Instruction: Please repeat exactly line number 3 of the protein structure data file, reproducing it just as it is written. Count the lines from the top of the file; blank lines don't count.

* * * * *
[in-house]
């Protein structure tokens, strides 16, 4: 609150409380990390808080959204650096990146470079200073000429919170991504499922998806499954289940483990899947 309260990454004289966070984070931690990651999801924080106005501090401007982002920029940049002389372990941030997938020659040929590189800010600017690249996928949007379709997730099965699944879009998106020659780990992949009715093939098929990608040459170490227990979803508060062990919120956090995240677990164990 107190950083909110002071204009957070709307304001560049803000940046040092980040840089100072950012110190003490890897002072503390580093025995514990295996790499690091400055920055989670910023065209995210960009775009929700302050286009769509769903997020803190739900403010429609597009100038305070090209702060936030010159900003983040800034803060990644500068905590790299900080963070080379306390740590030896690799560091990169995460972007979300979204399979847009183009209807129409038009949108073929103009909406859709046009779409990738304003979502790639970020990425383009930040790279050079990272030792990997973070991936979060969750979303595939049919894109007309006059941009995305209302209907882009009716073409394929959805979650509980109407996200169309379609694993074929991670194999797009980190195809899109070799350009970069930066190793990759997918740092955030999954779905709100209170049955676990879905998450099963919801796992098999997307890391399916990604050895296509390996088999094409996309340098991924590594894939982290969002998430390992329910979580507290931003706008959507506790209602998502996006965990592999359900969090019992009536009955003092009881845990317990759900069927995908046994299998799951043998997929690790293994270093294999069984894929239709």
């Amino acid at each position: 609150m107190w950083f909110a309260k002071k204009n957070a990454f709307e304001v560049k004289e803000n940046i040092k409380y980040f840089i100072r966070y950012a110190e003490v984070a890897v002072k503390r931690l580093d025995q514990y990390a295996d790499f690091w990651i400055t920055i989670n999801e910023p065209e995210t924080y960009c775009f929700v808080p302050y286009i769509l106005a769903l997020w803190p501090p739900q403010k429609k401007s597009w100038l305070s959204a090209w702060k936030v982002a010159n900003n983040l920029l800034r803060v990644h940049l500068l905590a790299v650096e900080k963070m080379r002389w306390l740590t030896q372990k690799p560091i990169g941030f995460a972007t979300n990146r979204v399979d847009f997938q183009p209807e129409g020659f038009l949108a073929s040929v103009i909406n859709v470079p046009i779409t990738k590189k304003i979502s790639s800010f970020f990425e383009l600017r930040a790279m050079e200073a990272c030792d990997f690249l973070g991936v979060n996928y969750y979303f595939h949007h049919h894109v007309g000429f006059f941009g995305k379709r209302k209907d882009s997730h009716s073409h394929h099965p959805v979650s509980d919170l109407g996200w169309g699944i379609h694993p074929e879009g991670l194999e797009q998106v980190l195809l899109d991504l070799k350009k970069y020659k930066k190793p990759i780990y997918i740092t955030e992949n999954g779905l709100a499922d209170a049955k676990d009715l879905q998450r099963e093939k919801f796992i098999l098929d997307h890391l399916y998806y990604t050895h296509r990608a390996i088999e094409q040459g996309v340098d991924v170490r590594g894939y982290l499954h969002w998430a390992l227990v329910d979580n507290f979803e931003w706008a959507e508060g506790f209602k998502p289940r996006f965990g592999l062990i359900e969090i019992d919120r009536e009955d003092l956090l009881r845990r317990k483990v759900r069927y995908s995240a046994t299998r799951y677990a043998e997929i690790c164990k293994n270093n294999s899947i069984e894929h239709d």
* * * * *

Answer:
């Amino acid at each position: 609150m107190w950083f909110a309260k002071k204009n957070a990454f709307e304001v560049k004289e803000n940046i040092k409380y980040f840089i100072r966070y950012a110190e003490v984070a890897v002072k503390r931690l580093d025995q514990y990390a295996d790499f690091w990651i400055t920055i989670n999801e910023p065209e995210t924080y960009c775009f929700v808080p302050y286009i769509l106005a769903l997020w803190p501090p739900q403010k429609k401007s597009w100038l305070s959204a090209w702060k936030v982002a010159n900003n983040l920029l800034r803060v990644h940049l500068l905590a790299v650096e900080k963070m080379r002389w306390l740590t030896q372990k690799p560091i990169g941030f995460a972007t979300n990146r979204v399979d847009f997938q183009p209807e129409g020659f038009l949108a073929s040929v103009i909406n859709v470079p046009i779409t990738k590189k304003i979502s790639s800010f970020f990425e383009l600017r930040a790279m050079e200073a990272c030792d990997f690249l973070g991936v979060n996928y969750y979303f595939h949007h049919h894109v007309g000429f006059f941009g995305k379709r209302k209907d882009s997730h009716s073409h394929h099965p959805v979650s509980d919170l109407g996200w169309g699944i379609h694993p074929e879009g991670l194999e797009q998106v980190l195809l899109d991504l070799k350009k970069y020659k930066k190793p990759i780990y997918i740092t955030e992949n999954g779905l709100a499922d209170a049955k676990d009715l879905q998450r099963e093939k919801f796992i098999l098929d997307h890391l399916y998806y990604t050895h296509r990608a390996i088999e094409q040459g996309v340098d991924v170490r590594g894939y982290l499954h969002w998430a390992l227990v329910d979580n507290f979803e931003w706008a959507e508060g506790f209602k998502p289940r996006f965990g592999l062990i359900e969090i019992d919120r009536e009955d003092l956090l009881r845990r317990k483990v759900r069927y995908s995240a046994t299998r799951y677990a043998e997929i690790c164990k293994n270093n294999s899947i069984e894929h239709d």